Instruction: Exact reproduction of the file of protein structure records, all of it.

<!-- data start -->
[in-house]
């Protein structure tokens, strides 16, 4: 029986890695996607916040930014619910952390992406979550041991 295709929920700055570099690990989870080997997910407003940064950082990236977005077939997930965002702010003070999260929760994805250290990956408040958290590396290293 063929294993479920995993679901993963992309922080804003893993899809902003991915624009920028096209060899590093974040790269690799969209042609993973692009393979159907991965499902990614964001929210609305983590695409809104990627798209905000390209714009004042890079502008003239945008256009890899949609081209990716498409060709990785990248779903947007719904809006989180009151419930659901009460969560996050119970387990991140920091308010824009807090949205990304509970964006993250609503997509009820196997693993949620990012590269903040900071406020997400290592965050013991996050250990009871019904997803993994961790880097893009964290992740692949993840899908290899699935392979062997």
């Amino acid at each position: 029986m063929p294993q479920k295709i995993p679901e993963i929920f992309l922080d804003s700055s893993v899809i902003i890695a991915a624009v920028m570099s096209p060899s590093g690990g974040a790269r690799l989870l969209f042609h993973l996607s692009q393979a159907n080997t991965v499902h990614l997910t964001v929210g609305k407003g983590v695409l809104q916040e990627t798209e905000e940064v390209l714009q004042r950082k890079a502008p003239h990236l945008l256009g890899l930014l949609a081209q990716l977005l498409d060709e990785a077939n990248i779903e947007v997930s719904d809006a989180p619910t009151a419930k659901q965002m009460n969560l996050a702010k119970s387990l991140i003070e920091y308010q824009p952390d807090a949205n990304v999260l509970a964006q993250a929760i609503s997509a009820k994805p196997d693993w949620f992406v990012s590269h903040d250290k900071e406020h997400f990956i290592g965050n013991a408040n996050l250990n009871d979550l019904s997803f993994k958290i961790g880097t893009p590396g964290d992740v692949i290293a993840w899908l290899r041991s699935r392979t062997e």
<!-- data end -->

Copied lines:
[in-house]
């Protein structure tokens, strides 16, 4: 029986890695996607916040930014619910952390992406979550041991 295709929920700055570099690990989870080997997910407003940064950082990236977005077939997930965002702010003070999260929760994805250290990956408040958290590396290293 063929294993479920995993679901993963992309922080804003893993899809902003991915624009920028096209060899590093974040790269690799969209042609993973692009393979159907991965499902990614964001929210609305983590695409809104990627798209905000390209714009004042890079502008003239945008256009890899949609081209990716498409060709990785990248779903947007719904809006989180009151419930659901009460969560996050119970387990991140920091308010824009807090949205990304509970964006993250609503997509009820196997693993949620990012590269903040900071406020997400290592965050013991996050250990009871019904997803993994961790880097893009964290992740692949993840899908290899699935392979062997």
């Amino acid at each position: 029986m063929p294993q479920k295709i995993p679901e993963i929920f992309l922080d804003s700055s893993v899809i902003i890695a991915a624009v920028m570099s096209p060899s590093g690990g974040a790269r690799l989870l969209f042609h993973l996607s692009q393979a159907n080997t991965v499902h990614l997910t964001v929210g609305k407003g983590v695409l809104q916040e990627t798209e905000e940064v390209l714009q004042r950082k890079a502008p003239h990236l945008l256009g890899l930014l949609a081209q990716l977005l498409d060709e990785a077939n990248i779903e947007v997930s719904d809006a989180p619910t009151a419930k659901q965002m009460n969560l996050a702010k119970s387990l991140i003070e920091y308010q824009p952390d807090a949205n990304v999260l509970a964006q993250a929760i609503s997509a009820k994805p196997d693993w949620f992406v990012s590269h903040d250290k900071e406020h997400f990956i290592g965050n013991a408040n996050l250990n009871d979550l019904s997803f993994k958290i961790g880097t893009p590396g964290d992740v692949i290293a993840w899908l290899r041991s699935r392979t062997e």